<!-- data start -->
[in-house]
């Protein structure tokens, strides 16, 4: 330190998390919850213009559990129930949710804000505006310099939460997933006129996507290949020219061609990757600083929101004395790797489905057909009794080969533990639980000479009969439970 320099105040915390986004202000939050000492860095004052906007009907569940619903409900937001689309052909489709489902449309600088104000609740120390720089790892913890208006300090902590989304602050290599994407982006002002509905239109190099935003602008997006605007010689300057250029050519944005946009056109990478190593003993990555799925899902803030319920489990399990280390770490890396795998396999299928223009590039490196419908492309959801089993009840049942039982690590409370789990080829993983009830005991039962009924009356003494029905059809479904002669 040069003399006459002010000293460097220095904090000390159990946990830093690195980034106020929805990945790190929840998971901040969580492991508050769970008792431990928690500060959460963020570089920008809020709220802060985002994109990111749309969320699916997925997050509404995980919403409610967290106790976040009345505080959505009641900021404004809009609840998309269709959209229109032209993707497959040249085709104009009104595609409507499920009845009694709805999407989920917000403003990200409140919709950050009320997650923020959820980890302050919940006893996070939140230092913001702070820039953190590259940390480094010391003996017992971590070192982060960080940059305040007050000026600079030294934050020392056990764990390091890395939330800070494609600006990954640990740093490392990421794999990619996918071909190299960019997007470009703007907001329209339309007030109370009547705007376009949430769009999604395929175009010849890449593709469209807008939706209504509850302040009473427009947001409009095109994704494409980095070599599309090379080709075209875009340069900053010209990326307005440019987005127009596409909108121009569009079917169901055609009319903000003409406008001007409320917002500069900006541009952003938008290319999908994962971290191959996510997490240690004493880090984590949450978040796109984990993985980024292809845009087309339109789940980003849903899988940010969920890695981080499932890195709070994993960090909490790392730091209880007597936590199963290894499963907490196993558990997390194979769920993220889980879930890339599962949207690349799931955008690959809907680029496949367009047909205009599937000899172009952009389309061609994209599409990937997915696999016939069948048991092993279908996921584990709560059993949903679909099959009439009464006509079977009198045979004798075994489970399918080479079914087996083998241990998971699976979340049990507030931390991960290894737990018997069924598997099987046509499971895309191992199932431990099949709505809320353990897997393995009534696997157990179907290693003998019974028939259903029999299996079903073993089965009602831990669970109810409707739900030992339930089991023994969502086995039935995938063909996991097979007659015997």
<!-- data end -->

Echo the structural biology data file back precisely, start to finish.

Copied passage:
[in-house]
């Protein structure tokens, strides 16, 4: 330190998390919850213009559990129930949710804000505006310099939460997933006129996507290949020219061609990757600083929101004395790797489905057909009794080969533990639980000479009969439970 320099105040915390986004202000939050000492860095004052906007009907569940619903409900937001689309052909489709489902449309600088104000609740120390720089790892913890208006300090902590989304602050290599994407982006002002509905239109190099935003602008997006605007010689300057250029050519944005946009056109990478190593003993990555799925899902803030319920489990399990280390770490890396795998396999299928223009590039490196419908492309959801089993009840049942039982690590409370789990080829993983009830005991039962009924009356003494029905059809479904002669 040069003399006459002010000293460097220095904090000390159990946990830093690195980034106020929805990945790190929840998971901040969580492991508050769970008792431990928690500060959460963020570089920008809020709220802060985002994109990111749309969320699916997925997050509404995980919403409610967290106790976040009345505080959505009641900021404004809009609840998309269709959209229109032209993707497959040249085709104009009104595609409507499920009845009694709805999407989920917000403003990200409140919709950050009320997650923020959820980890302050919940006893996070939140230092913001702070820039953190590259940390480094010391003996017992971590070192982060960080940059305040007050000026600079030294934050020392056990764990390091890395939330800070494609600006990954640990740093490392990421794999990619996918071909190299960019997007470009703007907001329209339309007030109370009547705007376009949430769009999604395929175009010849890449593709469209807008939706209504509850302040009473427009947001409009095109994704494409980095070599599309090379080709075209875009340069900053010209990326307005440019987005127009596409909108121009569009079917169901055609009319903000003409406008001007409320917002500069900006541009952003938008290319999908994962971290191959996510997490240690004493880090984590949450978040796109984990993985980024292809845009087309339109789940980003849903899988940010969920890695981080499932890195709070994993960090909490790392730091209880007597936590199963290894499963907490196993558990997390194979769920993220889980879930890339599962949207690349799931955008690959809907680029496949367009047909205009599937000899172009952009389309061609994209599409990937997915696999016939069948048991092993279908996921584990709560059993949903679909099959009439009464006509079977009198045979004798075994489970399918080479079914087996083998241990998971699976979340049990507030931390991960290894737990018997069924598997099987046509499971895309191992199932431990099949709505809320353990897997393995009534696997157990179907290693003998019974028939259903029999299996079903073993089965009602831990669970109810409707739900030992339930089991023994969502086995039935995938063909996991097979007659015997």